The government plans to settle 1 151 land claims at a cost of R2 billion in the current financial year, Minister Maite Nkoana-Mashabane said. Picture: AP Photo/Schalk van Zuydam

Parliament - The South African government plans to settle 1 151 land claims at a cost of R2 billion in the current financial year, Rural Development and Land Reform Minister Maite Nkoana-Mashabane said in her budget policy speech on Friday.

"In the 2018/19 financial year, we intend to settle 1,151 land claims at a cost of R2 billion. We will also prioritise post settlement support on restituted farms, R700 million has been set aside for this purpose," Nkoana-Mashabane told MPs.

She said the investment will be coupled with greater efforts to remove the traditional barriers that have hindered new black land owners from becoming successful farmers.

"In this financial year we will pursue aggressively the strengthening of integrated development to ensure that land access yields broader economic spin-offs. There are systemic challenges which form barriers to the progress of our land reform beneficiaries. To support black farmers, preferential allocation of water rights, infrastructure provision and access to markets will be intensified. These gaps must be closed."

The budget policy speech comes amid political contestation of the African National Congress government's plans to amend the Constitution to allow expropriation without compensation.

The minister said in the meanwhile her department would make full use of existing laws to speed up land restitution, as a means of bringing economic empowerment to the black majority. She deplored the slow pace of land restitution since the advent of democracy in 1994, saying though the private land audit was in an early phase, it had to recognised that black South Africans still only owed four percent of land.

"However, as South Africans, we must accept that even without the finer details that will come forth from this phase of the audit, since 1995 only 10, 2% of 82 million hectares of agricultural land has been redistributed."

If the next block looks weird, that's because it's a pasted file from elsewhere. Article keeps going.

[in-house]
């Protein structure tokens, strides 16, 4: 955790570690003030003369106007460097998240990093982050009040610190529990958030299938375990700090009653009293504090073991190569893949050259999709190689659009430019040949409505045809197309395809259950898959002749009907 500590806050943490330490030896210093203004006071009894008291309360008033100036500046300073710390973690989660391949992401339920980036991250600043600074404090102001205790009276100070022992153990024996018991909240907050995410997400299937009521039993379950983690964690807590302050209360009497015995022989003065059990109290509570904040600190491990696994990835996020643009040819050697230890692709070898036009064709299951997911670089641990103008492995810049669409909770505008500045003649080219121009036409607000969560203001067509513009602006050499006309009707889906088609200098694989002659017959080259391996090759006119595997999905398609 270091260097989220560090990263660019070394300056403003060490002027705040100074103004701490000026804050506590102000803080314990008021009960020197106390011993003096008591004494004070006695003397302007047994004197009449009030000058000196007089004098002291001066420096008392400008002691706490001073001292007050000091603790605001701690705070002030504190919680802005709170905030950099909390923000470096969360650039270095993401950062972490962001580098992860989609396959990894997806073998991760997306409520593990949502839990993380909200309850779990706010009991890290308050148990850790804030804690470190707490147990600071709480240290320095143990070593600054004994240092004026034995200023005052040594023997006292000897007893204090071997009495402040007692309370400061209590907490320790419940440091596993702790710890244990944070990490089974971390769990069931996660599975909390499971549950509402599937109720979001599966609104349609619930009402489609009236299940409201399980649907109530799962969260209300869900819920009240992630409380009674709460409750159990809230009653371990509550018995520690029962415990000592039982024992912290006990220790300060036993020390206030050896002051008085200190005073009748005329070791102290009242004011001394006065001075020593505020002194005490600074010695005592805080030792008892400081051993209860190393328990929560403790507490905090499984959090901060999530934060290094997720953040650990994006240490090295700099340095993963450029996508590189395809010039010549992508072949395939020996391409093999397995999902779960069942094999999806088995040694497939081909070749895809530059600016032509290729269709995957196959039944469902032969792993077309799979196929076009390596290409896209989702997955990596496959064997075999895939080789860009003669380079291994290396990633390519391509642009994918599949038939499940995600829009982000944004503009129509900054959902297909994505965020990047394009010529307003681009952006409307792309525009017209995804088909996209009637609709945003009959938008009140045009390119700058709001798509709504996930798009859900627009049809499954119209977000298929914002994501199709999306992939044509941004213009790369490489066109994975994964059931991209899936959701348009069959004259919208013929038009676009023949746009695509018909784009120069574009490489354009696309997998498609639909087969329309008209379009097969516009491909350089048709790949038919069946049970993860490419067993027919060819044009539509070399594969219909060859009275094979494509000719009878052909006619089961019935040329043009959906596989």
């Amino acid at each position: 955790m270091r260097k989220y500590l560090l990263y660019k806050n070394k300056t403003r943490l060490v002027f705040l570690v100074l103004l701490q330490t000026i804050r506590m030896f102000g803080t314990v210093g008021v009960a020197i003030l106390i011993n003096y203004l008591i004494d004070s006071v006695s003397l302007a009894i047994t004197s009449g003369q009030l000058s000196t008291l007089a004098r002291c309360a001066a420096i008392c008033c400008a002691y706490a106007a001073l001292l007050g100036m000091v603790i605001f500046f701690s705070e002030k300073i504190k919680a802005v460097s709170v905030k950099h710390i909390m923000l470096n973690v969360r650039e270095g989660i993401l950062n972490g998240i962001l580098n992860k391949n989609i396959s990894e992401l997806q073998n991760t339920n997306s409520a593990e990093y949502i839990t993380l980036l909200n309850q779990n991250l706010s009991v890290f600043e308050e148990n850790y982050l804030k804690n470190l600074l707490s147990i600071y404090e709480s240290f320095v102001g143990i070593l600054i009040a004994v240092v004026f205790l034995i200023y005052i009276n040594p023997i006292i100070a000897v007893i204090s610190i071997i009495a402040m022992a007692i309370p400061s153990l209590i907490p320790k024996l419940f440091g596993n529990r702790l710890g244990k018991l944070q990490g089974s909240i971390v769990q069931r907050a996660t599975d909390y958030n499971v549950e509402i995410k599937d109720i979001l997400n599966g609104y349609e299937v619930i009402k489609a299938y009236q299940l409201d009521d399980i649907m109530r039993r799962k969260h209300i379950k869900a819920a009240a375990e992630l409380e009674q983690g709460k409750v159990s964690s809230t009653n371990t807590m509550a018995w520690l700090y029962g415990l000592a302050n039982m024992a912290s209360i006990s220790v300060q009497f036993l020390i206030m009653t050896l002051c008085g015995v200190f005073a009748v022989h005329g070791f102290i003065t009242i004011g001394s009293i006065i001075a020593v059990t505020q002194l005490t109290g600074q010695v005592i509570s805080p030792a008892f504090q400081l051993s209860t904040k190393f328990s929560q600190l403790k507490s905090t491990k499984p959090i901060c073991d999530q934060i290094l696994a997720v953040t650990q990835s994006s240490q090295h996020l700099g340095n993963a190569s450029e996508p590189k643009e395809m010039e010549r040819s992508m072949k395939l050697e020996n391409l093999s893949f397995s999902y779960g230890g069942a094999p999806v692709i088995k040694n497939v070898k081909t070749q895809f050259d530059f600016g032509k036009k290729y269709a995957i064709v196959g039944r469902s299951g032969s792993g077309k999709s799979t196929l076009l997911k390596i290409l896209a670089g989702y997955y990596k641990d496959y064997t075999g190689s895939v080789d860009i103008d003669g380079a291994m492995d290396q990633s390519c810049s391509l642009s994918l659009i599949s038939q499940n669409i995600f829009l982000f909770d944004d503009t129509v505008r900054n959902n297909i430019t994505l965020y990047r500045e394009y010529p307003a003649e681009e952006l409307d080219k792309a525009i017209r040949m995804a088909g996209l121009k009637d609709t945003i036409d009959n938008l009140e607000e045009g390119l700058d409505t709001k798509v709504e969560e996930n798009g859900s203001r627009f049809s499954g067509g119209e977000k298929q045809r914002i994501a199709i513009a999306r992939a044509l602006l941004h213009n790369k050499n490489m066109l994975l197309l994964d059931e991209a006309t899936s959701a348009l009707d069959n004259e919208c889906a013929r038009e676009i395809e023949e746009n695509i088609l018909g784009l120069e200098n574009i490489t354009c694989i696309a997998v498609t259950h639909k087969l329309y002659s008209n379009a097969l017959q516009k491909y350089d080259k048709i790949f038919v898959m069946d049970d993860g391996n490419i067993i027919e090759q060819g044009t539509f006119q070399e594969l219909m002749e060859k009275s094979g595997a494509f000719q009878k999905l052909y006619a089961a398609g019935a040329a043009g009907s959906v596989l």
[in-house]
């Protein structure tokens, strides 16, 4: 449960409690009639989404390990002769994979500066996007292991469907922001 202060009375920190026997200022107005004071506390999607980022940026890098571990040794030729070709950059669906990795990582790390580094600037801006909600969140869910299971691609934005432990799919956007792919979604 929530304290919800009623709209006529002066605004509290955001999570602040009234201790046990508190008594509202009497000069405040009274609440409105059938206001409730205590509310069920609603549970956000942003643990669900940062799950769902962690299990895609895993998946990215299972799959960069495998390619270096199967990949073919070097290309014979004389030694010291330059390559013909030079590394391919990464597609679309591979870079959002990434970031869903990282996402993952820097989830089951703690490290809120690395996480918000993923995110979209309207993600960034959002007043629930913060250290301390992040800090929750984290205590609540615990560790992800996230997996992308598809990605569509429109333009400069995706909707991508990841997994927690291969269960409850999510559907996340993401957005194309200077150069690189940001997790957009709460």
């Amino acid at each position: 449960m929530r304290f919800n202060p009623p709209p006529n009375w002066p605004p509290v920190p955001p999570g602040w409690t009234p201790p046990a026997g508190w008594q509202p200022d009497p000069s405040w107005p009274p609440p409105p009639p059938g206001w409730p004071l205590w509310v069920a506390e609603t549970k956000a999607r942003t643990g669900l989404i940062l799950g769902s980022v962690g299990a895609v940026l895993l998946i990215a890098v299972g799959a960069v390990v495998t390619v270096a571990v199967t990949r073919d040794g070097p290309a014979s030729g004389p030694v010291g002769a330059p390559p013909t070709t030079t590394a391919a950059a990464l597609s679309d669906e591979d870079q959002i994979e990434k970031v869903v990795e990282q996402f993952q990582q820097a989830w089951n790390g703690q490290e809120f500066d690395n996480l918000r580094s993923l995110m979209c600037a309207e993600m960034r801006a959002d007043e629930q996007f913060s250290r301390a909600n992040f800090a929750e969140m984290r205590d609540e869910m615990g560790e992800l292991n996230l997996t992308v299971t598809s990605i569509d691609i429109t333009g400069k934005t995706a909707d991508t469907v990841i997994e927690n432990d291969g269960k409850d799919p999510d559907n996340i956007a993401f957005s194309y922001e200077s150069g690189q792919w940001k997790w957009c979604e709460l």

She said the spate of land occupations seen across the country was an indication as frustration with exclusion from land ownership, and inflated prices hindered the process of redistribution.

This drew an angry objection from Freedom Front Plus MP Pieter Groenewald. He said the fact was that the vast majority of beneficiaries of land restitution opted for cash payouts instead of land, which meant that the state paid double in these cases.

"In 93 percent of cases, the beneficiaries did not want the land, they want the money... The government buys the land, the government has to take another R5 million to pay the beneficiaries... this is taxpayer's money," he said.

"That is the distortion of prices."

Groenewald accused the government of misleading the country when it said introducing expropriation without compensation would speed up land reform. He asked why the state did not simply transfer the 4,000 farms it owned to would-be farmers.

"The state currently owns 4 000 farms, why don't they give that to the people? You exploit the feelings of the people to conceal your own incompetence. You mislead the people when you say expropriation without compensation will speed up land reform."

President Cyril Ramaphosa has signalled that he planned to implement the ANC's policy decision to change the law to allow expropriation without compensation, casting it as part of a drive to stimulate the agriculture sector

African News Agency/ANA